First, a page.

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China’s leaders have revealed a plan for a multiyear round of state-led infrastructure construction that they hope will prop up the economy amid flagging growth, as they move 100m more people from the rural hinterland into the country’s growing cities.
The Chinese government’s “National New-type Urbanisation Plan”, revealed on Sunday, envisions a massive building programme of transport networks, urban infrastructure and residential real estate from now until 2020.
“Domestic demand is the fundamental impetus for China’s development, and the greatest potential for expanding domestic demand lies in urbanisation,” the plan stated.While promising to make China’s urbanisation more “human-centred and environmentally friendly”, the plan also explicitly targets the boosting of headline growth at a time when China’s economy is slowing after years of frenetic credit-fuelled infrastructure and property investment.
Over the longer term, China’s leaders want to shift the country’s growth model to make it less infrastructure driven and more reliant on services and consumption, but they insist that they must keep investment levels high in the short term to guarantee employment and political stability.
About 54 per cent of China’s population lives in cities, compared with 80 per cent in developed countries and roughly 60 per cent for developing countries with similar per capita income levels as China.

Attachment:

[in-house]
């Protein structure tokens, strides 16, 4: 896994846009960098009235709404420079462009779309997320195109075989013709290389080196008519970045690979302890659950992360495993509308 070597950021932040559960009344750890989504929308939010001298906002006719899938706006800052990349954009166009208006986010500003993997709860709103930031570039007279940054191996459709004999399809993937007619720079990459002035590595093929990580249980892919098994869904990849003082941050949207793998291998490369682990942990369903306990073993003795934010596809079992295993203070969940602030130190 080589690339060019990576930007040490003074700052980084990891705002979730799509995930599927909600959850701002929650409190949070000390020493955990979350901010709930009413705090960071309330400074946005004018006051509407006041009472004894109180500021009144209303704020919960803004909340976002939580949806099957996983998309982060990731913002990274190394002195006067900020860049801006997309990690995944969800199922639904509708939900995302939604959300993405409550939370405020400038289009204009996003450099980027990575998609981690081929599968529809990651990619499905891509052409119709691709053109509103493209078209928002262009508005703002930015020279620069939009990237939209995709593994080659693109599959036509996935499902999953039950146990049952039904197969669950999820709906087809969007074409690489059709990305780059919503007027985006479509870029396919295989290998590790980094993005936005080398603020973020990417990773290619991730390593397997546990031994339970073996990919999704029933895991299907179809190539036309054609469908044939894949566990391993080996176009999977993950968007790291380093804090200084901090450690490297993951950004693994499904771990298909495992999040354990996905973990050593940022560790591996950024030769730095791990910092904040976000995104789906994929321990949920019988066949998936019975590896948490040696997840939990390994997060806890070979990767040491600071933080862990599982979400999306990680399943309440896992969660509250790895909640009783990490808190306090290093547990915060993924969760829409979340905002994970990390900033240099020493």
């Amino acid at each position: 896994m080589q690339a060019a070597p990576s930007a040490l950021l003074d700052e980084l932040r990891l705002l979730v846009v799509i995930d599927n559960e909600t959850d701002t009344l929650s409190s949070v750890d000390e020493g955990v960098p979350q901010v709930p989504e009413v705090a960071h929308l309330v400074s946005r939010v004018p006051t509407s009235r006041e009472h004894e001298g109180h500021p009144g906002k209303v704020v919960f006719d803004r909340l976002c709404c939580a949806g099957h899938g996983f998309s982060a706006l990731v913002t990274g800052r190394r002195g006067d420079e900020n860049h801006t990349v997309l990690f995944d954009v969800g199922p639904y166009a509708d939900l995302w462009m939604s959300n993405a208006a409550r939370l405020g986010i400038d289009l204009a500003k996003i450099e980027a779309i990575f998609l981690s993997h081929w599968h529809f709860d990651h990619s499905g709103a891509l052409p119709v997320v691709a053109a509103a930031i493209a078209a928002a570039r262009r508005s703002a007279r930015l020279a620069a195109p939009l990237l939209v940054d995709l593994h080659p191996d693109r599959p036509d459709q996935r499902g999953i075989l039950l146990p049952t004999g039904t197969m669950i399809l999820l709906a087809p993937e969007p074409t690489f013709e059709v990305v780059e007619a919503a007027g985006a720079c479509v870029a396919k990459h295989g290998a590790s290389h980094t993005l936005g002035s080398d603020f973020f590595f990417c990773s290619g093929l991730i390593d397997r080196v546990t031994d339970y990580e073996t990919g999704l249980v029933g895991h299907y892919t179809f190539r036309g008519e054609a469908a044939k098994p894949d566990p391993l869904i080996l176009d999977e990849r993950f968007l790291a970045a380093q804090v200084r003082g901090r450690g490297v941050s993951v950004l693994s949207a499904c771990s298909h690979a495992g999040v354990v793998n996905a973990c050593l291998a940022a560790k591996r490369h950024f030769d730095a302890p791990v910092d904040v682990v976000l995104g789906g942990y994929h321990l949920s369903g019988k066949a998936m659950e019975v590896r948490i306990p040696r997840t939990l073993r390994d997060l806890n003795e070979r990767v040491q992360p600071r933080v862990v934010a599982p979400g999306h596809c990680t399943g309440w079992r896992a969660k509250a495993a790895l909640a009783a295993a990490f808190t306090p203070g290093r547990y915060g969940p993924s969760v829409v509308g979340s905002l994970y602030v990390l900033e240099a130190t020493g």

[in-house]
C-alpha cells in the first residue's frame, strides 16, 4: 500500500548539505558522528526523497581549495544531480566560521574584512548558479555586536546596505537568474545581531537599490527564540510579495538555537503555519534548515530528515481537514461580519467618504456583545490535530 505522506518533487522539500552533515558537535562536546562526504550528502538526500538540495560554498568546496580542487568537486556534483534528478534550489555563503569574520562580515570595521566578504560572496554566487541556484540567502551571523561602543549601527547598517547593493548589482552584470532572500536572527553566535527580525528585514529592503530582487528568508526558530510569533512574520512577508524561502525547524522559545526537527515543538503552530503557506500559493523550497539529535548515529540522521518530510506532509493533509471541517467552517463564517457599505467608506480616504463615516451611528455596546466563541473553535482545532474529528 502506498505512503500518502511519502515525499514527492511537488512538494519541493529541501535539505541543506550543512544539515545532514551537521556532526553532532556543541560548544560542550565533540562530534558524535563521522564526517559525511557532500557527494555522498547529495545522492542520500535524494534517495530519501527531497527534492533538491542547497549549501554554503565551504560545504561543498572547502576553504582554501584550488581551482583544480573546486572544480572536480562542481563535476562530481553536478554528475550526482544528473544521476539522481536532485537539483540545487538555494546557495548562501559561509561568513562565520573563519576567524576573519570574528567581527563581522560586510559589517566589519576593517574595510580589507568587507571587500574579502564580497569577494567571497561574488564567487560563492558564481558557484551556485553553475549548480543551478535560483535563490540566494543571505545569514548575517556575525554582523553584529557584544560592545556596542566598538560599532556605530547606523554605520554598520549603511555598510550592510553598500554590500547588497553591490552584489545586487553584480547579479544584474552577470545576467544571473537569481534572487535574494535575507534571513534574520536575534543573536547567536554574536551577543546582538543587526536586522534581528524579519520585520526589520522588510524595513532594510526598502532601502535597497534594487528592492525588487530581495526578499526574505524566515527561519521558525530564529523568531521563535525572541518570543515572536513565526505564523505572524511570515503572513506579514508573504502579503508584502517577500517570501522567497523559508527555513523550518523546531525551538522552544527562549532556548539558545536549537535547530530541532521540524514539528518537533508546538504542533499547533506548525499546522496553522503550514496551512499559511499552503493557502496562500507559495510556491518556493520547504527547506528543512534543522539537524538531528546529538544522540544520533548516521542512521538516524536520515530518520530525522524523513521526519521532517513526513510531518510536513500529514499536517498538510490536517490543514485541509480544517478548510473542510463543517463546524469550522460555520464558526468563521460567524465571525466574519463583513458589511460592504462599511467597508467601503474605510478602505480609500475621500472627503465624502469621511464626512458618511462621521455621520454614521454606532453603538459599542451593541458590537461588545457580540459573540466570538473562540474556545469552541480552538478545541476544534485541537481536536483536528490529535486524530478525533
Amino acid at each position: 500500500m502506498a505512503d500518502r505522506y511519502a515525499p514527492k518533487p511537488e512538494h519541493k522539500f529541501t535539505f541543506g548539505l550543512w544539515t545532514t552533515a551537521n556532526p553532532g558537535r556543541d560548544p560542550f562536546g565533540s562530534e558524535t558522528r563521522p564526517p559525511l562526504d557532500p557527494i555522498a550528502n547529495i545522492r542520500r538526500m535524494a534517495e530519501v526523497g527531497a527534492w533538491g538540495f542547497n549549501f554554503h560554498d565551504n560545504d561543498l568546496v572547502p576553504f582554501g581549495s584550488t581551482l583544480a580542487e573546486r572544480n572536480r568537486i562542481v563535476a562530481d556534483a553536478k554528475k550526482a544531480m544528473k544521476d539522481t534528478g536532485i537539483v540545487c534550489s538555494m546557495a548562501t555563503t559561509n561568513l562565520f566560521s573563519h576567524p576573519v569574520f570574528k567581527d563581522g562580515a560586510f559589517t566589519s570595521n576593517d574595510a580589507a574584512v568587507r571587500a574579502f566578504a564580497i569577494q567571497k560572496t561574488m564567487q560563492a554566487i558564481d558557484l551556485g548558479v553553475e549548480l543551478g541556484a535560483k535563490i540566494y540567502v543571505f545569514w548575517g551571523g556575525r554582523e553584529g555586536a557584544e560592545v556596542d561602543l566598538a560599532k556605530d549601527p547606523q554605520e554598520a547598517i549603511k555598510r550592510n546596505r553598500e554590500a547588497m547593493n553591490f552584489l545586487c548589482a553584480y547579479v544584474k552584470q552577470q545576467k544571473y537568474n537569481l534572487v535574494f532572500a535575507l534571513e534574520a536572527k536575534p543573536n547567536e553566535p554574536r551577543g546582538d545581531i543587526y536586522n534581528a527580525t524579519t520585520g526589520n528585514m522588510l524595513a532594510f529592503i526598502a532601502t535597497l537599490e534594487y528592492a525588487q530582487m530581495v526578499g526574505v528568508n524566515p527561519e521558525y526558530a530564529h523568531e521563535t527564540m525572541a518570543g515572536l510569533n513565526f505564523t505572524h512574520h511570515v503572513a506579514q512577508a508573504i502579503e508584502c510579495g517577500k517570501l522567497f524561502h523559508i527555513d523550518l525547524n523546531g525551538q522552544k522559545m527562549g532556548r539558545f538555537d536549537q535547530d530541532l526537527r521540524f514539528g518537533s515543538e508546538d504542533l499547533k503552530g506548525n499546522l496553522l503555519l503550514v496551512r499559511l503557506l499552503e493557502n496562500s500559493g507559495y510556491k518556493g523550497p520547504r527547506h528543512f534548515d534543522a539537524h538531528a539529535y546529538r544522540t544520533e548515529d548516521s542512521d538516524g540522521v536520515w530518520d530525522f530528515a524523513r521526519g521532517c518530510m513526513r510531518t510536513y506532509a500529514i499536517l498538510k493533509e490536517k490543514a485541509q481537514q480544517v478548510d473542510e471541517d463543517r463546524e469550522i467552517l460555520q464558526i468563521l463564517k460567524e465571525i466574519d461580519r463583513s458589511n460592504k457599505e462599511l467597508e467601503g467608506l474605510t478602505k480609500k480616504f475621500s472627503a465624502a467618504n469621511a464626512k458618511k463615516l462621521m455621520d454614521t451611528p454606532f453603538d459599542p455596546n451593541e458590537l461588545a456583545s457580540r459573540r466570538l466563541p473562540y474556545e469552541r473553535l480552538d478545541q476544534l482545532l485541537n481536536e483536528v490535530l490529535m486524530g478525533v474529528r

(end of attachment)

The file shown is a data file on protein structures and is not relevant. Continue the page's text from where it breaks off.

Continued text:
The government’s plan aims to lift the urbanisation rate to 60 per cent by 2020, but this task will be complicated by the fact that many city dwellers are excluded from permanent resident status by China’s strict hukou household registration system.
Those who are born in the countryside and move to cities without securing urban hukou permits are usually not eligible to use any social services, including health, housing, education or pensions in their new urban homes.
That means that about 270m of China’s urban residents are rural migrants who live in a kind of limbo in their new homes and often return to their villages if they lose their job in the city.
This means that much of China’s urbanisation to date is reversible – a problem the government’s new plan hopes to address by gradually granting 100m of these migrant workers permanent urban hukou permits by 2020.
As part of the planned infrastructure construction, the government plans to ensure that every city in China with more than 200,000 residents will be connected by standard rail and express roads by 2020, while every city with more than 500,000 residents will be accessed by high-speed rail.
New airports will be built to ensure that the civil aviation network covers about 90 per cent of China’s population.
The plan also calls for the redevelopment of 4.75m household units in rundown shantytowns this year alone, with an expected total cost of Rmb1tn ($163bn), according to state media reports.
The urbanisation plan was originally expected to be published more than a year ago, but deep divisions between government departments and dissatisfaction from Li Keqiang, the Chinese premier, who has been a strong champion of the scheme, delayed the plan’s publication until now.